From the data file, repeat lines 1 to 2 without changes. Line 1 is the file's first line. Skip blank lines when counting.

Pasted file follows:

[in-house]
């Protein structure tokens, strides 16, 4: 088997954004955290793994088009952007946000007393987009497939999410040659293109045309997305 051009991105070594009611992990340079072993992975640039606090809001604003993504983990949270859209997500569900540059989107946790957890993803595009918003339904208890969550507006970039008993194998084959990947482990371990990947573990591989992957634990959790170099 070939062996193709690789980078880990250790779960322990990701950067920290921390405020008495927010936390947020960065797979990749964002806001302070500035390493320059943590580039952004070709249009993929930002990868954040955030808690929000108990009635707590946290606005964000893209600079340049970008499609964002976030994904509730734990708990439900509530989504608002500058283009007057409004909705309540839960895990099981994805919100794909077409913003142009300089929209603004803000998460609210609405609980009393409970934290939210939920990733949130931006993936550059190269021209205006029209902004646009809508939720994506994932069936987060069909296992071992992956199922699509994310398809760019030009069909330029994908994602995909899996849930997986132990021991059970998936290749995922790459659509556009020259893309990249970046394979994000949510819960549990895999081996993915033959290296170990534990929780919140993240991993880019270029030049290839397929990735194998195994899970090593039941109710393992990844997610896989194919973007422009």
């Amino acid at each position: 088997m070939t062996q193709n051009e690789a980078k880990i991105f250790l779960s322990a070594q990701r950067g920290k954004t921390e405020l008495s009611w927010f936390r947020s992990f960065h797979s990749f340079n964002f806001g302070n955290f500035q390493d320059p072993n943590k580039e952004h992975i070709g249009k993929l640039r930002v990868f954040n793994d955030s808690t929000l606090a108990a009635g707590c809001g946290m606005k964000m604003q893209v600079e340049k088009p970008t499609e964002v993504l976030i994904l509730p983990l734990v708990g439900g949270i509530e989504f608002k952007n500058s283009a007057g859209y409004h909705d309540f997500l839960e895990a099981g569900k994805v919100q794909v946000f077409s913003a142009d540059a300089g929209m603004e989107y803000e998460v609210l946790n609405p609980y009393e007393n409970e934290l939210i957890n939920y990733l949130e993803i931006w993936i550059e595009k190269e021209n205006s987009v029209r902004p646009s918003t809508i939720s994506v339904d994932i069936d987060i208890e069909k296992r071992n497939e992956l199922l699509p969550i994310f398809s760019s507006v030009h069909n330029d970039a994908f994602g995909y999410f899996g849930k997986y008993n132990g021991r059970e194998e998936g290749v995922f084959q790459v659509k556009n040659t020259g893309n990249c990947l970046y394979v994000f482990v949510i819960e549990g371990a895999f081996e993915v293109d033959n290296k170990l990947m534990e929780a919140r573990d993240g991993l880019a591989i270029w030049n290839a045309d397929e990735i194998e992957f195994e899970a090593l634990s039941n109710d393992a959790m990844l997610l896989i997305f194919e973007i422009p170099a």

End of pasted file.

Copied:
[in-house]
């Protein structure tokens, strides 16, 4: 088997954004955290793994088009952007946000007393987009497939999410040659293109045309997305 051009991105070594009611992990340079072993992975640039606090809001604003993504983990949270859209997500569900540059989107946790957890993803595009918003339904208890969550507006970039008993194998084959990947482990371990990947573990591989992957634990959790170099 070939062996193709690789980078880990250790779960322990990701950067920290921390405020008495927010936390947020960065797979990749964002806001302070500035390493320059943590580039952004070709249009993929930002990868954040955030808690929000108990009635707590946290606005964000893209600079340049970008499609964002976030994904509730734990708990439900509530989504608002500058283009007057409004909705309540839960895990099981994805919100794909077409913003142009300089929209603004803000998460609210609405609980009393409970934290939210939920990733949130931006993936550059190269021209205006029209902004646009809508939720994506994932069936987060069909296992071992992956199922699509994310398809760019030009069909330029994908994602995909899996849930997986132990021991059970998936290749995922790459659509556009020259893309990249970046394979994000949510819960549990895999081996993915033959290296170990534990929780919140993240991993880019270029030049290839397929990735194998195994899970090593039941109710393992990844997610896989194919973007422009």